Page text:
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Virus Infections and Sudden Death in Infancy: The Role of Interferon-γ.

Moscovis SM, Gordon AE, Al Madani OM, Gleeson M, Scott RJ, Hall ST, Burns C, Blackwell C - Front Immunol (2015)

Bottom Line: Indigenous Australians had significantly higher proportions of the IFNG T + 874A SNP (TT) associated with high responses of IFN-γ.Active smoking had a suppressive effect on baseline levels of IFN-γ.The results indicate virus infections contribute to dysregulation of cytokine responses to bacterial antigens and studies on physiological effects of genetic factors must include controls for recent or concurrent infection and exposure to cigarette smoke.

View Article: PubMed Central - PubMed

Affiliation: School of Biomedical Sciences, Faculty of Health and Medicine, University of Newcastle and Hunter Medical Research Institute , Newcastle, NSW , Australia ; Hunter Medical Research Institute , New Lambton, NSW , Australia.

ABSTRACT
Respiratory infections have been implicated in sudden infant death syndrome (SIDS). As interferon-γ (IFN-γ) is a major response to virus infection, we examined (1) the frequency of single nucleotide polymorphism (SNP), IFNG T + 874A, in SIDS infants, their parents, and ethnic groups with different incidences of SIDS; (2) model systems with a monocytic cell line (THP-1) and human peripheral blood monocytes (PBMC) for effects of levels of IFN-γ on inflammatory responses to bacterial antigens identified in SIDS; (3) interactions between genetic and environmental factors on IFN-γ responses. IFNG T + 874A genotypes were determined for SIDS infants from three countries; families who had a SIDS death; populations with high (Indigenous Australian), medium (Caucasian), and low (Bangladeshi) SIDS incidences. The effect of IFN-γ on cytokine responses to endotoxin was examined in model systems with THP-1 cells and human PBMC. The IFN-γ responses to endotoxin and toxic shock syndrome toxin (TSST-1) were assessed in relation to genotype, gender, and reported smoking. There was a marginal association with IFNG T + 874A genotype and SIDS (p = 0.06). Indigenous Australians had significantly higher proportions of the IFNG T + 874A SNP (TT) associated with high responses of IFN-γ. THP-1 cells showed a dose dependent effect of IFN-γ on cytokine responses to endotoxin. For PBMC, IFN-γ enhanced interleukin (IL)-1β, IL-6, and tumor necrosis factor-α responses but reduced IL-8 and IL-10 responses. Active smoking had a suppressive effect on baseline levels of IFN-γ. There was no effect of gender or genotype on IFN-γ responses to bacterial antigens tested; however, significant differences were observed between genotypes in relation to smoking. The results indicate virus infections contribute to dysregulation of cytokine responses to bacterial antigens and studies on physiological effects of genetic factors must include controls for recent or concurrent infection and exposure to cigarette smoke.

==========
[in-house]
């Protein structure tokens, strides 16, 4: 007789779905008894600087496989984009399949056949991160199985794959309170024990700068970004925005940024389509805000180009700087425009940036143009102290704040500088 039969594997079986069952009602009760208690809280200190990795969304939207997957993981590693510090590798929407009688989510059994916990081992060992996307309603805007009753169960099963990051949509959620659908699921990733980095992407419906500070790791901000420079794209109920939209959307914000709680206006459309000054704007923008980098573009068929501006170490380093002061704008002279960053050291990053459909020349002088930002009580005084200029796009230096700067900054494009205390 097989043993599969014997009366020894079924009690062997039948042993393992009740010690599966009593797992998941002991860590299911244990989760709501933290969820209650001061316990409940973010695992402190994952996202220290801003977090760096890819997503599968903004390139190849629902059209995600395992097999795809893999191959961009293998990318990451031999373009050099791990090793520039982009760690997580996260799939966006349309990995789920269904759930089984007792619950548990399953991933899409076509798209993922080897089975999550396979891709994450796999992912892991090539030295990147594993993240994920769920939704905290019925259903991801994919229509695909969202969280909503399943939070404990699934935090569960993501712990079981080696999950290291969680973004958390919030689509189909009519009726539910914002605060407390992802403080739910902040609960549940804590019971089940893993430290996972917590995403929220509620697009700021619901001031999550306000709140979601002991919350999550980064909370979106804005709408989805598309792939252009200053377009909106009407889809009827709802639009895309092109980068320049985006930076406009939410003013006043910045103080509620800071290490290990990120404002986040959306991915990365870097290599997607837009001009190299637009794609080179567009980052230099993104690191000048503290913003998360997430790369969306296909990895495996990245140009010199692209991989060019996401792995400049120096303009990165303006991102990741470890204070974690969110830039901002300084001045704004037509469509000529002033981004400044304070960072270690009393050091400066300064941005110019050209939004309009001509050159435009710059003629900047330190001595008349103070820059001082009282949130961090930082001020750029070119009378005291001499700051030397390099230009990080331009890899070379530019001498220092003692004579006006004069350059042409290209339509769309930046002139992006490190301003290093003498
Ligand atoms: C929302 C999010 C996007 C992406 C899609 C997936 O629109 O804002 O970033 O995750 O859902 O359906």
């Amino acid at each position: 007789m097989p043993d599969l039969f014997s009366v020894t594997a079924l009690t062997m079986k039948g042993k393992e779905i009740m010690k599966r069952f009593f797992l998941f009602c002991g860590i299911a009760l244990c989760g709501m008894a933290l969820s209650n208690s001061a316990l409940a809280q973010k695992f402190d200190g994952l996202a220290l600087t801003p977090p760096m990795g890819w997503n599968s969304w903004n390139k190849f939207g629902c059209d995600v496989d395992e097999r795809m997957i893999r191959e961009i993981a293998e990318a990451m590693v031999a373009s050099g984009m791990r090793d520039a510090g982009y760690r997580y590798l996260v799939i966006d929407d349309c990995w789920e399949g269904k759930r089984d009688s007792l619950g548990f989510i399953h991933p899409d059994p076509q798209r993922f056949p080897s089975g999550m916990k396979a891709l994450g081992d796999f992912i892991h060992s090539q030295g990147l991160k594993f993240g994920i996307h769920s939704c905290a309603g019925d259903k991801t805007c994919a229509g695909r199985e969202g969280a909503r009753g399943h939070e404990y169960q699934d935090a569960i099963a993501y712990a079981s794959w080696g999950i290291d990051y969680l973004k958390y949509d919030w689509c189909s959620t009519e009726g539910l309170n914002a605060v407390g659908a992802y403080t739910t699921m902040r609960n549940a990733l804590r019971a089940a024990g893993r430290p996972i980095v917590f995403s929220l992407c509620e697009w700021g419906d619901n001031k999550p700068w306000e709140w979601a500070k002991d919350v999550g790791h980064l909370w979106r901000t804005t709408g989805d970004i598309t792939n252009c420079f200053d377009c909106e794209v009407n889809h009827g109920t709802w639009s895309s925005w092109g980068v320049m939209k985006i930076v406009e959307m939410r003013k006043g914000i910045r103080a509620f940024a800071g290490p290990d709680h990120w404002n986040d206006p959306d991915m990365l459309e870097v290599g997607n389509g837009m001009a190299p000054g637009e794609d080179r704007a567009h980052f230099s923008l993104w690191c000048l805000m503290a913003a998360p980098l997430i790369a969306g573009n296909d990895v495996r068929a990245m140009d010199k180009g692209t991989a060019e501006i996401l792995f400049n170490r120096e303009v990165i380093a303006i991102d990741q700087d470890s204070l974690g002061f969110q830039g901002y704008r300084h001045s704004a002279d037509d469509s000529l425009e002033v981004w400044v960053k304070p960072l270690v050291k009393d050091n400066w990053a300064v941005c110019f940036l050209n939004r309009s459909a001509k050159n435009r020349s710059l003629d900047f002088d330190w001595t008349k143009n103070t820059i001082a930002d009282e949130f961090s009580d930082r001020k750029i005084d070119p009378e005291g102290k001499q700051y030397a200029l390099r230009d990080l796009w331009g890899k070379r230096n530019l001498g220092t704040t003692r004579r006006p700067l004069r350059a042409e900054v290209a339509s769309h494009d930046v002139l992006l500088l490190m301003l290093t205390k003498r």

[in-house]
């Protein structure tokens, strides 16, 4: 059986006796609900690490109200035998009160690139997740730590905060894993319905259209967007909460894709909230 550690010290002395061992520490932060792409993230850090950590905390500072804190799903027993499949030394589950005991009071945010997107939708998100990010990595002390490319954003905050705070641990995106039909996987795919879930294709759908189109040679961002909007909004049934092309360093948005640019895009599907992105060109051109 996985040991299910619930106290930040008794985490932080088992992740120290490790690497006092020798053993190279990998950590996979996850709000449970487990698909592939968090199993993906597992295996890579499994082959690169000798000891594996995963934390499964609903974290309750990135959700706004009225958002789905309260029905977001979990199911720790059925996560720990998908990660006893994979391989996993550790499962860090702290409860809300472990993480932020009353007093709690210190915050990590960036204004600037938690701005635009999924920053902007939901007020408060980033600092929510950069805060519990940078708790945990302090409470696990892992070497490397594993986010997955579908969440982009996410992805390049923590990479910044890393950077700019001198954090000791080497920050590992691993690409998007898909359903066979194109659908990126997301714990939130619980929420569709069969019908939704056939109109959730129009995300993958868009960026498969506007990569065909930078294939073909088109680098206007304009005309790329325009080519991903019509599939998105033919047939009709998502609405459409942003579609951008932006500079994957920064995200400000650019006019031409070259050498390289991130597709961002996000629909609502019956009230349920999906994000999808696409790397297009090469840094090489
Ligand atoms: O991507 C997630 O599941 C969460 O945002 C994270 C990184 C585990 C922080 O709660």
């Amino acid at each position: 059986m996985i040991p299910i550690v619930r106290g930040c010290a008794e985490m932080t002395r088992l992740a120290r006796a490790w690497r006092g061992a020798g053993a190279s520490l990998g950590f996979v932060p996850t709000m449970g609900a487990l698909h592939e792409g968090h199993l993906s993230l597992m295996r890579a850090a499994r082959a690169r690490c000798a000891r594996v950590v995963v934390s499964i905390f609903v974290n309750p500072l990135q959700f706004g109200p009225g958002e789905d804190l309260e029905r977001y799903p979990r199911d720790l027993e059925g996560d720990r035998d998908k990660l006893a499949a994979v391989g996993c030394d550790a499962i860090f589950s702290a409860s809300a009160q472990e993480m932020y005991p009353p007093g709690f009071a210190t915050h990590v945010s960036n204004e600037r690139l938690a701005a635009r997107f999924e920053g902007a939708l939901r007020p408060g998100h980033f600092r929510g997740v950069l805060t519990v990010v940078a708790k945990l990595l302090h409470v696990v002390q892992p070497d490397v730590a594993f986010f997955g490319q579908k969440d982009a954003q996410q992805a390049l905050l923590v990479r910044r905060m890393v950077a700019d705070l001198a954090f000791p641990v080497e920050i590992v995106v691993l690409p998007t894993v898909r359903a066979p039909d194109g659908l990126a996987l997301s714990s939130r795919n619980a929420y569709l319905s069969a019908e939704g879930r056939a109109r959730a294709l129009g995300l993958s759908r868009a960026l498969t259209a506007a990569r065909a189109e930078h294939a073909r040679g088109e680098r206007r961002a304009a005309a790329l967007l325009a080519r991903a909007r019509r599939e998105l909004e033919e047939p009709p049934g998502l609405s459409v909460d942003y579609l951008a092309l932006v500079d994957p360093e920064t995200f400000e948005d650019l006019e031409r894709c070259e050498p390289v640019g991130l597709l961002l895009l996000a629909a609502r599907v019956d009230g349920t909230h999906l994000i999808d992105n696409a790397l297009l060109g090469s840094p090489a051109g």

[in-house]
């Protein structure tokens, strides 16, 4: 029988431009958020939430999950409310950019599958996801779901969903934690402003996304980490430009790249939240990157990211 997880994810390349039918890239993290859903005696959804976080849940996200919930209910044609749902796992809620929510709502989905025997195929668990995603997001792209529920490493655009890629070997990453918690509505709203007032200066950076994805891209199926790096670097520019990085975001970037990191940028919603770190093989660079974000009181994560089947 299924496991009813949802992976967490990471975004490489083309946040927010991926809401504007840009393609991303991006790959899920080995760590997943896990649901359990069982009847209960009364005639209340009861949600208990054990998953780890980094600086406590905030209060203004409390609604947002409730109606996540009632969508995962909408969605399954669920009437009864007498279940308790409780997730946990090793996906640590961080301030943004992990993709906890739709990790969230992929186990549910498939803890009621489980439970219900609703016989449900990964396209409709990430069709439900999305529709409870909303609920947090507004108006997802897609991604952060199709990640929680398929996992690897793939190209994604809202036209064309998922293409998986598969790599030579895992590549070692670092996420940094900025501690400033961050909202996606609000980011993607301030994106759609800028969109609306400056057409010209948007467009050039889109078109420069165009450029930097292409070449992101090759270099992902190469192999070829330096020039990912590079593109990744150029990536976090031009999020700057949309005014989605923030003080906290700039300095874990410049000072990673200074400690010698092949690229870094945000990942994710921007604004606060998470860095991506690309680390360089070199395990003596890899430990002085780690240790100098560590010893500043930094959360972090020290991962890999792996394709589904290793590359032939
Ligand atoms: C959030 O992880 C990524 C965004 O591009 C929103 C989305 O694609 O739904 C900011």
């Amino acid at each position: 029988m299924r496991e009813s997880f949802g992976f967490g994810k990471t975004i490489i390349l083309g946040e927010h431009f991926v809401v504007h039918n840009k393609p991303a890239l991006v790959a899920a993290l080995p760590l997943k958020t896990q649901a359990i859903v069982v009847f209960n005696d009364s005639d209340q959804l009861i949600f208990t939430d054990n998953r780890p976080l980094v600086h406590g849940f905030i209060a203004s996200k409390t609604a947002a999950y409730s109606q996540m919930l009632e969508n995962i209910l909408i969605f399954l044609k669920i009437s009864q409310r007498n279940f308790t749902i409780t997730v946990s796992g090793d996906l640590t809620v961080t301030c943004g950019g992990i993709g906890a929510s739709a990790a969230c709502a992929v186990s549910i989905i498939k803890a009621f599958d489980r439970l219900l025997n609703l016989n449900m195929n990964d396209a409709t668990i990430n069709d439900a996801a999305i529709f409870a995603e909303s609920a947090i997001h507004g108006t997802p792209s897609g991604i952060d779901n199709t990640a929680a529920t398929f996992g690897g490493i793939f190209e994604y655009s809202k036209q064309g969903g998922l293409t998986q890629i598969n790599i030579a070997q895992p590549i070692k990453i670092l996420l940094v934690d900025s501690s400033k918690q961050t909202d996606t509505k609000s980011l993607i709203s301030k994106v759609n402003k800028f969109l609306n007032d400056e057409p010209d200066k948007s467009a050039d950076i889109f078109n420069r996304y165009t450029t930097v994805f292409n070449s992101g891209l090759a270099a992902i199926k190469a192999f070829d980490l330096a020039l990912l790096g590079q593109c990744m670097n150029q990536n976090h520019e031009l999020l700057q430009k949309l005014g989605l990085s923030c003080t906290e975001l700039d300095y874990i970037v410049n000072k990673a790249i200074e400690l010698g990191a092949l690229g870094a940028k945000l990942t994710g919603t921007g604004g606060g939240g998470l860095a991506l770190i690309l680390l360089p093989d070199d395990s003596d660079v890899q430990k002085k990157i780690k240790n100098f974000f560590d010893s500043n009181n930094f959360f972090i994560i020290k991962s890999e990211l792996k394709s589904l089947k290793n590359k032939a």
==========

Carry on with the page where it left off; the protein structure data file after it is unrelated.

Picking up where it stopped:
No MeSH data available.


Related in: MedlinePlus

Effects of IFN-γ, 1 ng ml−1 (IFN 1) or 10 ng ml−1 (IFN 10) on cytokine responses of THP-1 cells to LPS (50 ng ml−1).
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Figure 1: Effects of IFN-γ, 1 ng ml−1 (IFN 1) or 10 ng ml−1 (IFN 10) on cytokine responses of THP-1 cells to LPS (50 ng ml−1).

Mentions: In the preliminary experiments with THP-1 cells, two concentrations of IFN-γ were tested (1 and 10 ng ml−1) to assess the effect of dose on pro-inflammatory responses to LPS. TSST was not assessed in these preliminary studies as previous work indicated that THP-1 cells did not respond to the toxin. IL-6 was not elicited from THP-1 cells in the absence of IFN-γ. The higher concentration of IFN-γ induced significantly higher levels of IL-1β, IL-6, and TNF-α (Figure 1). The anti-inflammatory IL-10 was not detected under any of the conditions tested.